The Best Winter Work Gloves of 2023, According to Testing

Don’t drop the ball on tough chores when the temperature plummets. These winter work gloves will help you get the job done while protecting your hands from the elements.

Best Overall

The Wells Lamont Deerskin Leather Winter Work Gloves on a white background.

Wells Lamont Deerskin Leather Winter Work Gloves

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Runner-Up

The Wells Lamont HydraHyde Insulated Leather Gloves on a white background.

Wells Lamont HydraHyde Insulated Leather Gloves

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Best Bang for the Buck

The G&F Products 1628 Waterproof Winter Work Gloves on a white background.

Gu0026amp;F Products 1628 Waterproof Winter Work Gloves

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Work doesn’t stop just because the temperature drops, but getting jobs done in the cold can be downright painful without the right pair of gloves. We tested some of the best winter work gloves to find out how well their special features such as insulated layers and waterproof coating could keep our fingers toasty.

In all, we put these gloves through six different tests, one of which involved submerging our hands in a 33-degree Fahrenheit cooler, to determine which sets would best withstand a variety of uses in harsh winter conditions. We then listed them by category and presented our findings in detail, including the pros and cons of each set of winter work gloves.

  1. BEST OVERALL: Wells Lamont Deerskin Leather Winter Work Gloves
  2. RUNNER-UP: Wells Lamont HydraHyde Insulated Leather Gloves
  3. BEST BANG FOR THE BUCK: G&F Products 1628 Waterproof Winter Work Gloves
  4. BEST HEAVY-DUTY: Wells Lamont Heavy-Duty Leather Palm Work Gloves
  5. BEST MULTILAYER: Carhartt Waterproof Insulated Gloves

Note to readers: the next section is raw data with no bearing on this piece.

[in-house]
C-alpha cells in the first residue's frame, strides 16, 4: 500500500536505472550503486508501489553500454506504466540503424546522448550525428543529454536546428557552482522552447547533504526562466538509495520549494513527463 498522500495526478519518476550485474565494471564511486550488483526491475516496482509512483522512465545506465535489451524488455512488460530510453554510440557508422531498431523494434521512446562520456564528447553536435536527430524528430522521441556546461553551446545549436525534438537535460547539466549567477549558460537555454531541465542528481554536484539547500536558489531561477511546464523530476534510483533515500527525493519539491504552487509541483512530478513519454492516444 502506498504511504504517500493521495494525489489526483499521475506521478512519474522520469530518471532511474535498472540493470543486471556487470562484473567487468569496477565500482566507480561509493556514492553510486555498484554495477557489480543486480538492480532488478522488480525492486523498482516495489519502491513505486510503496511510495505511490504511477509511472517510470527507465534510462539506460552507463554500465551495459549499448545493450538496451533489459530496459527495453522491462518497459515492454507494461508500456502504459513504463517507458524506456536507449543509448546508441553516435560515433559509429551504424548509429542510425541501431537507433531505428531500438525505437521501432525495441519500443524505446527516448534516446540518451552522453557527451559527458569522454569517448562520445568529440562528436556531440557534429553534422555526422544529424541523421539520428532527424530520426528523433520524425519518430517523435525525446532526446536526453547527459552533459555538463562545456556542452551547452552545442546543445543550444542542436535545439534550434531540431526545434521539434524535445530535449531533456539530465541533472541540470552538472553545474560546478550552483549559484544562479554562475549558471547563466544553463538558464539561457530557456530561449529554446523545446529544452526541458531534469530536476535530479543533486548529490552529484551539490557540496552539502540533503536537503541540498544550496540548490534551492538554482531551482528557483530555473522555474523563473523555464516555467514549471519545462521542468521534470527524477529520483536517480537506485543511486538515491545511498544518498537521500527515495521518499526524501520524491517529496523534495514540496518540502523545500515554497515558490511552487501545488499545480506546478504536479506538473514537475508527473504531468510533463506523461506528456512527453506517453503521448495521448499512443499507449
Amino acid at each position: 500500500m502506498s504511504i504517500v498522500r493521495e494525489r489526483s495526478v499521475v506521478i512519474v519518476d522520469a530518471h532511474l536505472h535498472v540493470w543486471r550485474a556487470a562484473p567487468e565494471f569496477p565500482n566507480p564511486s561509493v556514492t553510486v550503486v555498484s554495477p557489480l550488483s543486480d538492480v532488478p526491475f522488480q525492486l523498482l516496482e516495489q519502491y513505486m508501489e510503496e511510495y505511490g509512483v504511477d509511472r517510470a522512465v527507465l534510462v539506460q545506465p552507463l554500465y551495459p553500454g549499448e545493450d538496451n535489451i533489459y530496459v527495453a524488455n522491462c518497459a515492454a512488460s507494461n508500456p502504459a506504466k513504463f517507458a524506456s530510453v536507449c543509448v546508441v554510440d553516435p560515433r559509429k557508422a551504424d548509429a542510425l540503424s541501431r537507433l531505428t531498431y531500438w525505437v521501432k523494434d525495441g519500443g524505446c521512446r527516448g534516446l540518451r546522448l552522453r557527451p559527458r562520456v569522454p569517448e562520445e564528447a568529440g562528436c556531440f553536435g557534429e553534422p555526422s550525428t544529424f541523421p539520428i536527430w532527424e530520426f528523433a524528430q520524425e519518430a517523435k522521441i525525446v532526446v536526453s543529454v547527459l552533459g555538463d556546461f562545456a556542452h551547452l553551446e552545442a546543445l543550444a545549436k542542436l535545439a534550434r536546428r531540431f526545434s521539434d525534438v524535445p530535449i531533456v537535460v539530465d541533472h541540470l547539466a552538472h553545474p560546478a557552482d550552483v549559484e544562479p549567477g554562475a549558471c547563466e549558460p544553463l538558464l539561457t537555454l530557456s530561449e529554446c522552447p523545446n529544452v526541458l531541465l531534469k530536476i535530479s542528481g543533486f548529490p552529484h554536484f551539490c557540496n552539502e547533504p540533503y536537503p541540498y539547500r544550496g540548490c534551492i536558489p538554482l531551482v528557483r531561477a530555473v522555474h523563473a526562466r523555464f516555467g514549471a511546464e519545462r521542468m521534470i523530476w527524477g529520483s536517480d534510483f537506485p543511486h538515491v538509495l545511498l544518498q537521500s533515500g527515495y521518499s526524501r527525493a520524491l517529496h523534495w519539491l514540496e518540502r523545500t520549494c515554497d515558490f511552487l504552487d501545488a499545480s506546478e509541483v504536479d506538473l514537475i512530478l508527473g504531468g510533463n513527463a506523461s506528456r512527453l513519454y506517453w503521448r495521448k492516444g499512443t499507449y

6. BEST DEXTERITY: Mechanix Wear Coldwork Original Winter Work Gloves
  7. BEST-LOOKING: Ozero Suede Leather Insulated Warm Winter Work Gloves
  8. ALSO CONSIDER: CLC Work Gear Flex Grip Handyman Work Gloves
A person wearing the best winter work gloves while collecting firewood outdoors.
Photo: Tom Scalisi for Bob Vila

How We Tested the Best Winter Work Gloves

To help guide our decision-making for our list of recommendations, we spoke with professionals who use work gloves when temperatures drop. One such expert was George Matusyan, the owner and operational manager of United Windows Pro, a window repair company based around Denver and Chicago (places that certainly gets cold enough to warrant a pair of work gloves!). His advice was to strike a balance between insulation and dexterity. “Consider gloves that employ a layered approach; opt for ones boasting removable liners or those engineered to offer an optimal balance between insulation and tactile sensitivity.”

With this expert advice in mind, we wanted to ensure that we were recommending only the best winter work gloves, so we put these pairs through a series of tests to prove their worthiness. We used them for various winter-related activities, such as splitting and gathering wood, driving nails with a hammer, and general yard cleanup. We also wanted to test their dexterity, so we opened and used a pocket knife and picked up screws off the tailgate of a truck to ensure we could do these tasks while wearing each glove. Some gloves allowed us to do these tasks, while others couldn’t, but we needed to know more about how each glove performed.

We filled a cooler full of ice. For a day, we donned a pair of winter work gloves, placed our hands on top of the ice, and handled loose ice in our palms. While far from scientific, we assessed how quickly our hands started to chill and whether water was able to penetrate the glove. At that point, we had a clearer picture of how well these gloves would work over the winter (along with some chapped digits).

A person getting a handful of ice from a commercial ice maker while wearing the best winter work gloves.
Photo: Tom Scalisi for Bob Vila

Our Top Picks

These winter work gloves will keep hands warm and dry, and there’s an option for almost any situation or project. Read on for in-depth information about each carefully selected product and opinions from our hands-on testing.

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Product Specs

  • Material: Leather and Thinsulate
  • Waterproof: No
  • Touch screen: No

Pros

  • Very soft and breathe well, allowing users to wear them all day comfortably
  • Thin enough to manipulate a pocket knife but durable enough to not wear down
  • 100-grams insulation keeps hands warm in very cold weather

Cons

  • Does not have a waterproof construction; may not be suitable for some winter activities

Made from traditional materials and with a classic look, the Wells Lamont Deerskin Leather Winter Work Gloves offer ample abrasion resistance and multiple layers of protection from the cold to keep hands warm and safe.